Last week Geoff Livingston and I participated in Smart Business Ideas(TM) Magazine's Ready, Set, Grow event where the topic focused around blogs. Since our presentation I've been receiving e-mails from those in attendance regarding my opinion on social media. So here it is - humbly submitted, of course. Who should blog? Blogging is not for everyone. Keep in mind that although the operating costs are minimal, you still have to invest a significant amount of time to research, write and promote a blog. In my opinion, here are the three things you must have to start a blog:
1. Passion for a subject - I'm passionate about marketing. I could talk about this stuff all day long. To me, it's easy to find stuff to write about because marketing is a topic to which I naturally gravitate. And you can tell just from reading my blog that this is really my life. My personality comes through because I'm passionate. Now, if I were to write a blog about, say, accounting (not a subject where I naturally gravitate) because someone said I "should" it wouldn't have nearly the same effect because every time I would sit down to write a post I would hate it. Inevitably (if I had a blog about a subject I wasn't passionate about) I would try to take shortcuts by reading and repeating what everyone else is saying without interjecting my own thoughts. At that point I would simply be regurgitating instead of contributing positively to a conversation.
2. Time - While the actual overhead expenses of maintaining a blog are (generally) low or no cost, you can't forget about the time it takes to maintain a blog. Keep in mind there is more to blogging than simply sitting down to write.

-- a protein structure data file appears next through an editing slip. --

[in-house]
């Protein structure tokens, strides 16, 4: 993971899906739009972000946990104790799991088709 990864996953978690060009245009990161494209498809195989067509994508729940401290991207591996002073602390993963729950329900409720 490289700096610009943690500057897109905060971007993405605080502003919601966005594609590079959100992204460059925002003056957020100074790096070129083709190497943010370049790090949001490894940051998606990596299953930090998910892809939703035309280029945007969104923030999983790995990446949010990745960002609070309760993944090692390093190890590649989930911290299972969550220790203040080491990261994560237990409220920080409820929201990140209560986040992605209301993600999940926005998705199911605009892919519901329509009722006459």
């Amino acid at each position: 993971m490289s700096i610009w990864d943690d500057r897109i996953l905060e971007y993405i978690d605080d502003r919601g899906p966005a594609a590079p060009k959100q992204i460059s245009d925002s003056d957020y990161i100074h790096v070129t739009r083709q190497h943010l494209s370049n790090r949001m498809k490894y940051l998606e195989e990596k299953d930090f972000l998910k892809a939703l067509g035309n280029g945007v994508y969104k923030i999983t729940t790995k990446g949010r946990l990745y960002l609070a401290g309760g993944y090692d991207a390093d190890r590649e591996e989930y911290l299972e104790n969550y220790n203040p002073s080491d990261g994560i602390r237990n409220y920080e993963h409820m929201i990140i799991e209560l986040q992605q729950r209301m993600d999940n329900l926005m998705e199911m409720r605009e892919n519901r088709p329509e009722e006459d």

A. Research - Reading related blogs so you know what's going on around you takes time.
B. Writing - Hashing out your idea into a cohesive thought takes time.
C. Editing - Revising your cohesive thought so you don't sound like a bumbling idiot takes time.
D. Analyzing - Checking your stats, referrals, and understanding what your readers like takes time.
E. Promoting - Registering at Technorati, putting widgets, continually adding to your blogroll, responding to comments and the thousands of other ways you can promote your blog takes time.
If you blog once a week, plan on investing at least 5 hours a week (especially in the beginning when you are getting everything set up) to produce a quality blog. For each additional post per week - add 2 hours. (Oh, and for those people who tell you they crank out a post in 10 minutes - I don't buy it. Quality writing takes quality time.)
3. Dedication - I really liked how Geoff put it in his presentation last week - "Bloggers must be sharks. Not in the sense that they are aggressive - but in the sense that if they stop swimming, they die. Blogs where the author stops posting die." With that in mind, you must commit to posting on a regular schedule. Yes, it's tough - but it's the way it is.
Facebook vs. Myspace vs. LinkedIn Social networks are popping up everywhere. Yes, they can be amazing business tools. But they're kind of like address books - they're only as useful as the information in it. My advice? Don't spread yourself too thin. Pick one and go deep. Don't bother with other ones until you've mastered the first. If you're new at all this, I personally think LinkedIn is designed to be the most effective in a business setting (and is the most intuitive to set up in my opinion). Myspace is more personal. Facebook is a little bit of both.
Widgets, Twitter, Second Life & Other Randoms This July at the New Media Nouveaux Conference, speaker Brian Williams mentioned how learning about all this new Web 2.0 stuff is like "drinking from a fire hose." And it's an accurate description. It can be overwhelming, especially when you feel pressured to participate in every single type of tool available. Here's how I see it - there are enough new tools out there to keep you busy for 27 lifetimes. So, if the premise of the strategy doesn't feel right, you shouldn't feel like you "have to" participate. I don't use Twitter or Second Life because at this point in time, it isn't a good return on my time investment. As I said before - it's more effective to go deep into one tool instead of spreading yourself thinly across many.
I know my opinions are more down-to-earth than most - but hey, it's what I think. What about you?